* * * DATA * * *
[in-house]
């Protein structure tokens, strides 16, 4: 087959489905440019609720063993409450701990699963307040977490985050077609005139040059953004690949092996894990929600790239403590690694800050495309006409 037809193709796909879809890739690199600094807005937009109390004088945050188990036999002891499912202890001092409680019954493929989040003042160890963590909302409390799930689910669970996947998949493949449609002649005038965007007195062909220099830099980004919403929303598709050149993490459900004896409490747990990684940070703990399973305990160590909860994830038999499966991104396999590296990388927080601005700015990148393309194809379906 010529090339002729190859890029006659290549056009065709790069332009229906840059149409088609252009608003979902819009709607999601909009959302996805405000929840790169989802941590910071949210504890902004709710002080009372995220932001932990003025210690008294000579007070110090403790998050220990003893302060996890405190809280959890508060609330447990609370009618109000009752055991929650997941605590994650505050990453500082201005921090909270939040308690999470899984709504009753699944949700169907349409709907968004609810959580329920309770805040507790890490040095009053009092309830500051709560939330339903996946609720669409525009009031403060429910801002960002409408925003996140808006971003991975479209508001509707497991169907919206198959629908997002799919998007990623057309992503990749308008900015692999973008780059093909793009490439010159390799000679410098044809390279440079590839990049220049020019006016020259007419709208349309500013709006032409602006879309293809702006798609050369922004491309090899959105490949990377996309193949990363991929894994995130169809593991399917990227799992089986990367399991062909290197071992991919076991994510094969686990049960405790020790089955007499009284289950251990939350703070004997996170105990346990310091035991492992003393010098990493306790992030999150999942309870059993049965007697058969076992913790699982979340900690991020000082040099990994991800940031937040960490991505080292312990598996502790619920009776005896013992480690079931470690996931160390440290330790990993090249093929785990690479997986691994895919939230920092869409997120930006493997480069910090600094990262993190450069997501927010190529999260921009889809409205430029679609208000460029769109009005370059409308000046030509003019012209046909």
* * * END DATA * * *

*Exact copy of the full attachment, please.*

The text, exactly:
[in-house]
């Protein structure tokens, strides 16, 4: 087959489905440019609720063993409450701990699963307040977490985050077609005139040059953004690949092996894990929600790239403590690694800050495309006409 037809193709796909879809890739690199600094807005937009109390004088945050188990036999002891499912202890001092409680019954493929989040003042160890963590909302409390799930689910669970996947998949493949449609002649005038965007007195062909220099830099980004919403929303598709050149993490459900004896409490747990990684940070703990399973305990160590909860994830038999499966991104396999590296990388927080601005700015990148393309194809379906 010529090339002729190859890029006659290549056009065709790069332009229906840059149409088609252009608003979902819009709607999601909009959302996805405000929840790169989802941590910071949210504890902004709710002080009372995220932001932990003025210690008294000579007070110090403790998050220990003893302060996890405190809280959890508060609330447990609370009618109000009752055991929650997941605590994650505050990453500082201005921090909270939040308690999470899984709504009753699944949700169907349409709907968004609810959580329920309770805040507790890490040095009053009092309830500051709560939330339903996946609720669409525009009031403060429910801002960002409408925003996140808006971003991975479209508001509707497991169907919206198959629908997002799919998007990623057309992503990749308008900015692999973008780059093909793009490439010159390799000679410098044809390279440079590839990049220049020019006016020259007419709208349309500013709006032409602006879309293809702006798609050369922004491309090899959105490949990377996309193949990363991929894994995130169809593991399917990227799992089986990367399991062909290197071992991919076991994510094969686990049960405790020790089955007499009284289950251990939350703070004997996170105990346990310091035991492992003393010098990493306790992030999150999942309870059993049965007697058969076992913790699982979340900690991020000082040099990994991800940031937040960490991505080292312990598996502790619920009776005896013992480690079931470690996931160390440290330790990993090249093929785990690479997986691994895919939230920092869409997120930006493997480069910090600094990262993190450069997501927010190529999260921009889809409205430029679609208000460029769109009005370059409308000046030509003019012209046909």